Minister says coalition will collapse over peace talks ‘sooner or later’

Opposition MKs lash out at PM for public ‘slap in the face of America’ over possible nuclear deal with Iran

Former Knesset Minister Yaakov Peri, a former head of the Shin Bet. (Photo credit: Yonatan Sindel/Flash 90)
Former Knesset Minister Yaakov Peri, a former head of the Shin Bet. (Photo credit: Yonatan Sindel/Flash 90)

Coalition MKs and members of the opposition took to the floor at public events around the country Saturday to weigh in on Prime Minister Benjamin Netanyahu’s handling of both the international nuclear negotiations with Iran in Geneva and the current state of US-backed Israeli-Palestinian peace talks.

Science and Technology Minister Yaakov Peri (Yesh Atid) said that the difference in opinion between the US and Israel vis-à-vis Iran’s nuclear program and a potential international deal was not so deep, but that there was a chance it could snowball into “a crisis.”

Speaking at a Shabbat culture series event in Tel Aviv, Peri said that he supported Netanyahu and his view that Iran shouldn’t be allowed a relief of any international sanctions until it made a genuine, substantive step forward in reining in the rogue program.

“Israel also prefers a diplomatic solution [to the Iranian issue] than a military option,” Peri said, “but Israel insists that any agreement with Iran also be acceptable to it.”

On the Israeli-Palestinian peace talks, Peri said that finding a two-state solution was imperative for Israel’s future. He lashed out at Housing and Construction Minister Uri Ariel (Jewish Home) for announcing the planning of 20,000 new housing units beyond the Green Line this week, at such a sensitive moment in the American-brokered dialogue with the Palestinians.

He stated that the rift between Yesh Atid and the right-wing Jewish Home was large, and that if an agreement with the Palestinians was placed on the table, one of the two parties would likely have to leave the coalition. “Sooner or later,” he was quoted as saying, the coalition would likely fall apart over the issue.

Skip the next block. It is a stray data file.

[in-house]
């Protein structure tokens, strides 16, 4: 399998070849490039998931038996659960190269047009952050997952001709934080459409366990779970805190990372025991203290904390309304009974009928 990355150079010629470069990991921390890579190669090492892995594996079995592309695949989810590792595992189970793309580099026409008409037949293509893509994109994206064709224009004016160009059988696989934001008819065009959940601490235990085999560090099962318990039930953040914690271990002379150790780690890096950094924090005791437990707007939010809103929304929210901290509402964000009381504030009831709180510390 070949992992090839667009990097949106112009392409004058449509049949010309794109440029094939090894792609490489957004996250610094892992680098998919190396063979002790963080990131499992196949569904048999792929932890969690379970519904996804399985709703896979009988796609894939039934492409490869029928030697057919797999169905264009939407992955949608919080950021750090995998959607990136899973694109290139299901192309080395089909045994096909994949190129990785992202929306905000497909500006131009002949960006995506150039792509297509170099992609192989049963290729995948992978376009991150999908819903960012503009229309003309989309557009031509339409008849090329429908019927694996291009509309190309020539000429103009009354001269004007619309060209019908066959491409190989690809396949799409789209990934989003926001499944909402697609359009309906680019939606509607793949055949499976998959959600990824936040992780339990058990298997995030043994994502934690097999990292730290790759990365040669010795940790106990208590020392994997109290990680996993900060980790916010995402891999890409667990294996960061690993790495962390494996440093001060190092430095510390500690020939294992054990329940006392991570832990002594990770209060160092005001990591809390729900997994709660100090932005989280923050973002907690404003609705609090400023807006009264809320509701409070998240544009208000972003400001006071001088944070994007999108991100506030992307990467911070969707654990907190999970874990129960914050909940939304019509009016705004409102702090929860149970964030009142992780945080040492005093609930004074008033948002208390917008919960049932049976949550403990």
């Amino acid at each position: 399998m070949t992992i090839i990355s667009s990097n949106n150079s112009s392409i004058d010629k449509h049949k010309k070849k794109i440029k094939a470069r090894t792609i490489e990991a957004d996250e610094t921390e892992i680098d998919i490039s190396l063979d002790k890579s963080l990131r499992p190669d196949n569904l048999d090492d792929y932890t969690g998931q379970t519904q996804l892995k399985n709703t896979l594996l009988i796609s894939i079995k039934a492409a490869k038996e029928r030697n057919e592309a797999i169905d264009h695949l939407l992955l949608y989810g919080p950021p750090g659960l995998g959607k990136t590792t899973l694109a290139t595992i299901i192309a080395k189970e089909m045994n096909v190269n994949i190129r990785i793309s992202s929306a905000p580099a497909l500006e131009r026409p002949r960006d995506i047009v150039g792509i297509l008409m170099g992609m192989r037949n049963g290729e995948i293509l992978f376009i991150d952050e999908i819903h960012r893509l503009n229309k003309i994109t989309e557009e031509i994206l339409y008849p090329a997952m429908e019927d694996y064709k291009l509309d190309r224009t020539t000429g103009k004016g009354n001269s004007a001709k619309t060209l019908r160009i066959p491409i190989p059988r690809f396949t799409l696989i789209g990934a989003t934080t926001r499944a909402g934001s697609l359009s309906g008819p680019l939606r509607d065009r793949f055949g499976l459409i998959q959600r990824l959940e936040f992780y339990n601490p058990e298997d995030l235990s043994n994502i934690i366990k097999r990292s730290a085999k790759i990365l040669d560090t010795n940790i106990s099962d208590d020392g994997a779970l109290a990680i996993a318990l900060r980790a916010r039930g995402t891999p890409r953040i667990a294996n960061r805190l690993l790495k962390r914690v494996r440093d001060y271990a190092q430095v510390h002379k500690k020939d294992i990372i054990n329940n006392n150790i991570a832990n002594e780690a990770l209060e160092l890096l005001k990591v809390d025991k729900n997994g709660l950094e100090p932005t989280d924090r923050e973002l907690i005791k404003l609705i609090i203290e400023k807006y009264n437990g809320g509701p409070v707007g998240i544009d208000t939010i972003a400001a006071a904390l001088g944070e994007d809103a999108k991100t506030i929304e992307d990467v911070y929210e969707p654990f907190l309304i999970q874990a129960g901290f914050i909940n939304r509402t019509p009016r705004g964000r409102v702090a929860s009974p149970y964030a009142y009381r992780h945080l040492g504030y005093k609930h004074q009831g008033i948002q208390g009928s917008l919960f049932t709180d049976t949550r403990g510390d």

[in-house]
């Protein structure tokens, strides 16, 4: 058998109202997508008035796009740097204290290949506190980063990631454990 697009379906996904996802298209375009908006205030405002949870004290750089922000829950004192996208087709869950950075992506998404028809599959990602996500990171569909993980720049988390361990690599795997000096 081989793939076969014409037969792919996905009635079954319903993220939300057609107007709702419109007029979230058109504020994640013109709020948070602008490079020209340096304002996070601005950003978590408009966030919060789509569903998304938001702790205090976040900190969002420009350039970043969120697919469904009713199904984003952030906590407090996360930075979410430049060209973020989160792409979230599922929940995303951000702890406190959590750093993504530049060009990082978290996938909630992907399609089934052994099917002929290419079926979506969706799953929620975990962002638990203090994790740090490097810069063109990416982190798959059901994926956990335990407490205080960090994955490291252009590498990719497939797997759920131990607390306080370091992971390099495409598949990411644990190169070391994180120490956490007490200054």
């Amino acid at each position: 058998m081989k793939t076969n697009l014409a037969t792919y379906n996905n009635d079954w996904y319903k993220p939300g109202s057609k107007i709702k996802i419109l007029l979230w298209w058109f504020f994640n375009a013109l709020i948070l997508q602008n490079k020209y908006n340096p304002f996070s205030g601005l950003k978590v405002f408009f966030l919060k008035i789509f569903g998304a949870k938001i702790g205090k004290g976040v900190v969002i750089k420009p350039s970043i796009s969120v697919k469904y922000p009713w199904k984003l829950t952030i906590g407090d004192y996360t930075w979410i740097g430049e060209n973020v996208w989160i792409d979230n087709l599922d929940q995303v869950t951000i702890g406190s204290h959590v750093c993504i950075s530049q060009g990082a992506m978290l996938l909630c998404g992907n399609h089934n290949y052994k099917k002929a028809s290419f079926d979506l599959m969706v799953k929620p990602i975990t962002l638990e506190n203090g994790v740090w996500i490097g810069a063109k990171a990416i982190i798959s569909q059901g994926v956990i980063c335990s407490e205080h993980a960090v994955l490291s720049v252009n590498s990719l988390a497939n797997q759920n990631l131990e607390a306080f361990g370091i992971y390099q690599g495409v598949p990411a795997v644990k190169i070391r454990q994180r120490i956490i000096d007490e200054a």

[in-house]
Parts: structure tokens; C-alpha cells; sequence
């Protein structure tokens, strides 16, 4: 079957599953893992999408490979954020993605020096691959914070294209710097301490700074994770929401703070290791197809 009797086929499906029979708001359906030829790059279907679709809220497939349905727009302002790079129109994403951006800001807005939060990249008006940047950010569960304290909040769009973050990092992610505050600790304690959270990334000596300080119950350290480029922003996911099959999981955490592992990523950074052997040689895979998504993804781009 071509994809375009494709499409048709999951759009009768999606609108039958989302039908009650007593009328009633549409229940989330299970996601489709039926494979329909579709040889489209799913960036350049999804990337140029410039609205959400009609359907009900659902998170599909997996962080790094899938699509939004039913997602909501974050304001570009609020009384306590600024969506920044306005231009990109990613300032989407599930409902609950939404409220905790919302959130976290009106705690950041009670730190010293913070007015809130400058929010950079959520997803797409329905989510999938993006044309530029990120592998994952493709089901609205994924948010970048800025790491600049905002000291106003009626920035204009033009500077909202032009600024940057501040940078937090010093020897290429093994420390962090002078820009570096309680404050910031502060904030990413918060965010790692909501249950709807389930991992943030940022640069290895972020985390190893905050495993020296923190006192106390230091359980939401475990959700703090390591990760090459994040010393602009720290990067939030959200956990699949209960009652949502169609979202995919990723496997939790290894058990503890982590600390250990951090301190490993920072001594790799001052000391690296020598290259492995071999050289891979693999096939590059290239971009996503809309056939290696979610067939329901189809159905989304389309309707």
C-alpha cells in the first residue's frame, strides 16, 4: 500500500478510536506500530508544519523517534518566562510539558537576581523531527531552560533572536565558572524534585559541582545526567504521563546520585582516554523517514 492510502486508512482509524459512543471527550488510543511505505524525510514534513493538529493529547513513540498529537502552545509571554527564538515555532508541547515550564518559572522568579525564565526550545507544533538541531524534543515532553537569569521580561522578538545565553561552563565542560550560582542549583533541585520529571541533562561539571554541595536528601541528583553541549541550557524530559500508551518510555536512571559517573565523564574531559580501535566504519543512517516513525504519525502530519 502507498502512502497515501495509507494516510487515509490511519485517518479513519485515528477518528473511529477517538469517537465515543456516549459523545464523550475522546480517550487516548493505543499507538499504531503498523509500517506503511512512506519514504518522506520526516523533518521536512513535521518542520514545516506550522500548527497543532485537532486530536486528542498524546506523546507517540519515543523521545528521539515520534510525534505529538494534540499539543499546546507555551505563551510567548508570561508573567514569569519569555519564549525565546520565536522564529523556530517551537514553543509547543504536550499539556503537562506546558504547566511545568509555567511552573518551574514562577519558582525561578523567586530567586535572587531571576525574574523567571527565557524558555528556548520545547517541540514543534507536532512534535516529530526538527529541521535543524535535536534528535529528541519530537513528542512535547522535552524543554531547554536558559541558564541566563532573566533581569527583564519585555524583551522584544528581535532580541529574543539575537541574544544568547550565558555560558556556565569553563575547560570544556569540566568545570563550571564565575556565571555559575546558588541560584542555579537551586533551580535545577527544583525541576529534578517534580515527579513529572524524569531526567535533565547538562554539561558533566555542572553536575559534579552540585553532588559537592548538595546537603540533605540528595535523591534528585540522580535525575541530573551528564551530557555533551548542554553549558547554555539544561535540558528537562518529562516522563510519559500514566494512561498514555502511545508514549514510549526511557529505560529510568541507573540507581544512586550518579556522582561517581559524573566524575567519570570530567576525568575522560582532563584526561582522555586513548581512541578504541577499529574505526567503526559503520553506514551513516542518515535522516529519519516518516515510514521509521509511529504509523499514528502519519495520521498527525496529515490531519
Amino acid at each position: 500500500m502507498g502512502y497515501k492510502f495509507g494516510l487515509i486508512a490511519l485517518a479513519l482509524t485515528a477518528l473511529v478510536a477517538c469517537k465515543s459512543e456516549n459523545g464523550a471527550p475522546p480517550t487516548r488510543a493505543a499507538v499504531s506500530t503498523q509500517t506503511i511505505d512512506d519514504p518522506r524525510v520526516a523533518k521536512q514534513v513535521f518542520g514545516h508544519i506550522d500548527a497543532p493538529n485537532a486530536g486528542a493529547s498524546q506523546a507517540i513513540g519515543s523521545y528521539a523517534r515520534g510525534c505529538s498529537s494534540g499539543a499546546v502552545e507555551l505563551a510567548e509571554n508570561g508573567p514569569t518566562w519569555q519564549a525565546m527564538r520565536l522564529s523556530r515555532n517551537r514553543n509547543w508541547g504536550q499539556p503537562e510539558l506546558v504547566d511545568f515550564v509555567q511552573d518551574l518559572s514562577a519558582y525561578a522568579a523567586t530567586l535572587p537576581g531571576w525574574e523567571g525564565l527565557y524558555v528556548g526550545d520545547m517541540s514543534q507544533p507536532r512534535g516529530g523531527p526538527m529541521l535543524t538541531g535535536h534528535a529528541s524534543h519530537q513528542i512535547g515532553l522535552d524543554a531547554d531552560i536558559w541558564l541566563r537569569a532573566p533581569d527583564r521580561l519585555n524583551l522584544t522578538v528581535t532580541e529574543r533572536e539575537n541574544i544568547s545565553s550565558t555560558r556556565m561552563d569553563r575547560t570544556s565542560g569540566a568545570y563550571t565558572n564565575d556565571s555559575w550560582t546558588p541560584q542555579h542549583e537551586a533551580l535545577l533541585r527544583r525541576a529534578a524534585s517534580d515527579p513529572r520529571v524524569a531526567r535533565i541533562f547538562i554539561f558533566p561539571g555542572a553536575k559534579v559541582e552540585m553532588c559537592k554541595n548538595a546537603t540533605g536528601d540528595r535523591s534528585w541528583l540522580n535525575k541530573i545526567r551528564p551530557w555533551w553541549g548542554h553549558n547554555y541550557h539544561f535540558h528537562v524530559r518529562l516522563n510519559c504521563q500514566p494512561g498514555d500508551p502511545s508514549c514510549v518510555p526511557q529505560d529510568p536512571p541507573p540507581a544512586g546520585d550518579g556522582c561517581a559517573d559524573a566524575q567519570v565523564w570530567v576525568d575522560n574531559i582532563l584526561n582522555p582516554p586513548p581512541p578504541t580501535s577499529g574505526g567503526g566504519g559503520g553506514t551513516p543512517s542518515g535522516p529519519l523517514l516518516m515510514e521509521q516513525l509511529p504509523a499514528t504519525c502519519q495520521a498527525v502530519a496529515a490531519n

Labor Party’s Yitzhak Herzog had harsh words for the prime minister, castigating Netanyahu for the public handling of his disagreement with the US over the Iranian nuclear negotiations.

“It’s okay to have disagreements with [US Secretary of State John] Kerry, but not publicly,” he said at a cultural event in Beersheba. “I urge the prime minister to stop this very public journey [on Iran].”

He added that Netanyahu’s concern over the Iranian nuclear program is one “that we all agree with,” but that his manner may lead the Iranians to accelerate their nuclear program, causing “Israel to lose international support on the issue without actually achieving a thing.”

Herzog also criticized Netanyahu for his poor handling of an apparent “price tag” incident earlier in the week, during which a Palestinian house in the West Bank was torched in what seemed to be a revenge attack after a Palestinian teen stabbed an IDF soldier to death.

Also on Saturday, Labor opposition leader Shelly Yachimovich warned that her party was acting very “carefully” in its strategy toward the Israeli-Palestinian peace talks. She said that Labor wouldn’t make the same mistake it did under Ehud Barak, when it was a member of the Netanyahu-led government during a time of “political freeze” in the peace process with the Palestinians.

Yachimovich also called Netanyahu’s handling of his disagreement with the US on Iran a “slap in the face to the Americans, our greatest ally.”

The head of the left-wing party Meretz, Zahava Gal-on, said Netanyahu was “sabotaging” and “undermining” US President Barack Obama’s efforts to engage with Iran.

“Netanyahu doesn’t object, as he wrote on his Facebook page, to a ‘bad agreement with Iran,’ but to any agreement that’s directly negotiated between the United States and Iran,” she said, adding that “it’s in Israel’s interest to support the US goal of preventing Iran from acquiring nuclear weapons through a diplomatic agreement that will employ stringent monitoring and verification, and not the winds of war.”

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